I love other things about Pennsylvania as well. I love the fact that I can walk to both the bank and the post office, impossibilities where I used to live. I love the fact that just about everything else I really need is within about five miles of my house. My main “grocery store” is an Amish market located on an Amish farm, where almost all the produce is organic and where most of it, come summer, will be locally grown. (One hazard for someone like me is buying their beef. If the cows happen to be grazing in the field next to the market when I arrive, the beef gets crossed off the grocery list. I have definitely learned, since moving here, that I could never farm meat.) As a matter of fact, I could hardly have picked a better spot for locally grown and produced food. The city of Lancaster has a famous farmer’s market. This is one of the few areas of the country where one can buy things like raw milk and cheese (the cheese is absolutely delicious). I can’t wait till this summer to experience it fully.

When one gets tired of being too much of an environmental goody-two-shoes, just a half-hour drive away is Wegman’s, a store that puts the “super” in supermarket (and where I finally discovered I could get the Greek yogurt I’ve been hooked on ever since reading French Women Don’t Get Fat -- a book, I am convinced, that single-handedly created a successful market for Greek yogurt in this country -- which has saved me from having to break down and make my own). If you’re going to have to move away from NYC’s Fairway market, try to make sure there is a Wegman’s somewhere nearby. Apparently the chain is developing its own organic farms, and they make the news quite often for being a place that treats both its customers and its employees well (ever seen any other supermarket chains that actually provides seats for its cashiers?).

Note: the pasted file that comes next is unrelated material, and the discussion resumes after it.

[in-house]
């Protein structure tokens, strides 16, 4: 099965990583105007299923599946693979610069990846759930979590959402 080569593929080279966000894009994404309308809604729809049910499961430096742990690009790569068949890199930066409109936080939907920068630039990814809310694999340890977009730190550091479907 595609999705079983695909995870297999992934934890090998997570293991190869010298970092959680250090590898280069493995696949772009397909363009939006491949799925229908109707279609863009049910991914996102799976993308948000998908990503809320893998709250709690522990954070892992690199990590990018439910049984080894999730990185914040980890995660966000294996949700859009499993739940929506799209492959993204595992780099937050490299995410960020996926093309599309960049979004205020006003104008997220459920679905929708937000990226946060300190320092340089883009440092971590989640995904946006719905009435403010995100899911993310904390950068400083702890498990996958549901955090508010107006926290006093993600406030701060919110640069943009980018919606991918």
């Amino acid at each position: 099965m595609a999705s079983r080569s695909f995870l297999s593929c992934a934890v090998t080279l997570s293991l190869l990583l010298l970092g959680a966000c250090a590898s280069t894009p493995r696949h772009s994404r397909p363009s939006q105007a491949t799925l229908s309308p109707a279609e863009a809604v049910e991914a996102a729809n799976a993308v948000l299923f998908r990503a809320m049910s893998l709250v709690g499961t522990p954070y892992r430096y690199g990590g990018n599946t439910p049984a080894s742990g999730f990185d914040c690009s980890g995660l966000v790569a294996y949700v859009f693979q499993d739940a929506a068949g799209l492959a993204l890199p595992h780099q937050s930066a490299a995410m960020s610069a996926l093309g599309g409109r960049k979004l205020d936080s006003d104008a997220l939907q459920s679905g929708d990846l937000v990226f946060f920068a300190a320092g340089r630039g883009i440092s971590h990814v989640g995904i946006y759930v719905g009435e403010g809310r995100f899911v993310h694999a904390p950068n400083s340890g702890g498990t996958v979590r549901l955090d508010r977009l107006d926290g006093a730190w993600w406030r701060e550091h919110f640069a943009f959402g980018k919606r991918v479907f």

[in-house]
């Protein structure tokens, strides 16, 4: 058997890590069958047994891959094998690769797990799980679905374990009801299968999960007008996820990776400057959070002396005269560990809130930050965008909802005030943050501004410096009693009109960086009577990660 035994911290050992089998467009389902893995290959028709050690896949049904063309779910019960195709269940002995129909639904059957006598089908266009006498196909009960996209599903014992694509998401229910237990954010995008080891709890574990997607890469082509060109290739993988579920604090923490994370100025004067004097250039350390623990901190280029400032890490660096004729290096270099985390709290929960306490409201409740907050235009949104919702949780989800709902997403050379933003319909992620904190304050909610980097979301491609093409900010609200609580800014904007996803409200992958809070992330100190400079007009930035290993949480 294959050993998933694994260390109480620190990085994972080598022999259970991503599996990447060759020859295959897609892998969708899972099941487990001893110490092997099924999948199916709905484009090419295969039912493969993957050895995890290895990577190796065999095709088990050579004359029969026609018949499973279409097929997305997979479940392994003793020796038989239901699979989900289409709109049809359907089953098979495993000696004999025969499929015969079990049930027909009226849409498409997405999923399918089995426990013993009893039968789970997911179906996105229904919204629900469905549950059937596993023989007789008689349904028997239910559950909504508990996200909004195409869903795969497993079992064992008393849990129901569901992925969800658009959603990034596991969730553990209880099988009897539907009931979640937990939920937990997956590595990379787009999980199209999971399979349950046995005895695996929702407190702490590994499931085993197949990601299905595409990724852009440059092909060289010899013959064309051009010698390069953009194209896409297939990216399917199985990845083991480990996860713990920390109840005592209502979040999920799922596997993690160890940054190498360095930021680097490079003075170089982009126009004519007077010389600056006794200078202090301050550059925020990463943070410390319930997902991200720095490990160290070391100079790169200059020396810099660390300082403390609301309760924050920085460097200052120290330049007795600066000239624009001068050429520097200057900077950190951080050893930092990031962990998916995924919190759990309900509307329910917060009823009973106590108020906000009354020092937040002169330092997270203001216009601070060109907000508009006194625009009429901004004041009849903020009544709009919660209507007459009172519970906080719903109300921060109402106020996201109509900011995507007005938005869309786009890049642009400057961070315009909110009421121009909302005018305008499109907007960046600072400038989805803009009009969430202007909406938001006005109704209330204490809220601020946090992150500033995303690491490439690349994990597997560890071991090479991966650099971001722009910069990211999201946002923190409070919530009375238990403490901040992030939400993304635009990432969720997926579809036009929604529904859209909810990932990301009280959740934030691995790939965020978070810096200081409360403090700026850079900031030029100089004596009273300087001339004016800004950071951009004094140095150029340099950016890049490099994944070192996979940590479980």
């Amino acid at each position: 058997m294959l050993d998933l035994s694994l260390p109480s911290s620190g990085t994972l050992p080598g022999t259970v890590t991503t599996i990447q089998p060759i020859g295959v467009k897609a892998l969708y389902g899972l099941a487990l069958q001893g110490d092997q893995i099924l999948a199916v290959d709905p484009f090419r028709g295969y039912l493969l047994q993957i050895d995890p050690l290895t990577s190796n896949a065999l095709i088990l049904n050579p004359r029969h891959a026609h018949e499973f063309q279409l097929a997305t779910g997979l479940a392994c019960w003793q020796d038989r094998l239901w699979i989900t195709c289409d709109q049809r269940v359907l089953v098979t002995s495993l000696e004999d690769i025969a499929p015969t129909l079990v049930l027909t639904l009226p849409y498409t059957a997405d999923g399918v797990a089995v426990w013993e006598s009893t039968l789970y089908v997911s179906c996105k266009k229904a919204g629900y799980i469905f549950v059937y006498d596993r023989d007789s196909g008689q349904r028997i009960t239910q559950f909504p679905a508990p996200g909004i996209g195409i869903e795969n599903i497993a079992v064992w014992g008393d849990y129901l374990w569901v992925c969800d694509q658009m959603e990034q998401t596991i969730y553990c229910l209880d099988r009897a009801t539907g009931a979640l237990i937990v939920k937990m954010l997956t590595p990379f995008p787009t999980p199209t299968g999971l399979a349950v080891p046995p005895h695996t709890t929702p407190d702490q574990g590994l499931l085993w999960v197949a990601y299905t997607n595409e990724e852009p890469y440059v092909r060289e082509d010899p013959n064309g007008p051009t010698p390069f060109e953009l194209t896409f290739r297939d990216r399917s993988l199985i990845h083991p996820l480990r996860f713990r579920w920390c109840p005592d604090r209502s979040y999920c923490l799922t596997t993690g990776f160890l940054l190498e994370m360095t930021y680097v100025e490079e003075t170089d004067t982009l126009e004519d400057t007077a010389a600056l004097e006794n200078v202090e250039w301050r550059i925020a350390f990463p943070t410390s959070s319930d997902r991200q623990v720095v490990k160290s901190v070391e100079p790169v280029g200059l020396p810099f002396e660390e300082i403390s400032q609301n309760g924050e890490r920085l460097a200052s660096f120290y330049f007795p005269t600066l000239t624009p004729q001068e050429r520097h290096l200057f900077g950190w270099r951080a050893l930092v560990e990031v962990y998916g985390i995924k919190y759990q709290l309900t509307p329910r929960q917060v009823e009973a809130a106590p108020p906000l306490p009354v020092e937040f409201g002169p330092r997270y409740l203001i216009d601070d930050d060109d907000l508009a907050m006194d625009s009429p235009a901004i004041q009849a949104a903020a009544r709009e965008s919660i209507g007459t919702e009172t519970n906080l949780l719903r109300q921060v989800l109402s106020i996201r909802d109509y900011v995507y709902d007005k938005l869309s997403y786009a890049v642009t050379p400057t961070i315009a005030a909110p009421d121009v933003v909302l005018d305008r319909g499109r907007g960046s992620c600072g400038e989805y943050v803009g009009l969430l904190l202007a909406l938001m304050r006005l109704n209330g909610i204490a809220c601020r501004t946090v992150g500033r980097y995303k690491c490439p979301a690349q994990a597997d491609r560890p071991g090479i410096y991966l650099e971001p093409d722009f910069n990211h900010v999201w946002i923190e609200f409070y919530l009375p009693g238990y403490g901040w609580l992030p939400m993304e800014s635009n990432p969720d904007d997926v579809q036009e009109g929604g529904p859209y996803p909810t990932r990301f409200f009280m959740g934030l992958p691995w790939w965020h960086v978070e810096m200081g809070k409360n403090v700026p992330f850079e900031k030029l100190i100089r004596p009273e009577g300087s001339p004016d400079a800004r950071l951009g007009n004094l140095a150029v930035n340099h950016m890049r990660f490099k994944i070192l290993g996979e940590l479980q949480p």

Oh, and speaking of food: you know, those Amish can certainly bake. I guess they do it all the time, have an abundance, and don’t want to waste it, so they offer it up to us English who don’t mind at all paying for their sumptuous cherry or chocolate pecan pies, as well as their soft, doughy breads. Sometimes they just stick tables right out in front of their homes with things like gooey cinnamon buns for sale. I’m not sure the Amish invented whoopee pies, but they are tasty little treats as well. (I guess there’s a reason I’ve gained five pounds since moving here, despite all my walking.)

Here’s another terrific thing about Pennsylvania. For the first time in my voting life, I’m living somewhere where all eyes are on us. And I am heartened and excited by the fact that we seem to know quite a few people in this extremely Republican area of ours who are switching party affiliations this year in order to be able to vote in the primaries (they are people who tend to vote Democratic on the national level but have always been registered Republicans, because they need to be for local elections if they want to have any say). I’m hoping this is happening in other small Republican towns across the country. I’m still very worried that the Democrats are doing everything they possibly can to hand this election over to John McCain, but living where I do is giving me a little hope. Oh, and talking about the Democrats’ fumbling and bumbling of the election reminds me of yet another good thing about where I now live. The paper carries Donald Kaul, a columnist I have not gotten to read since moving away from North Carolina, because The New York Times does not carry him. It’s nice to know he’s as good as he ever was twenty years ago.

So, you see, it’s growing on me more and more every day. Just wait till the day we finally move to Maine. You just might hear me bemoaning the fact that I can no longer get a good whoopee pie and wondering why no one invites us to come ice skating on their swimming pools when they’re away at work all day.


Susan said...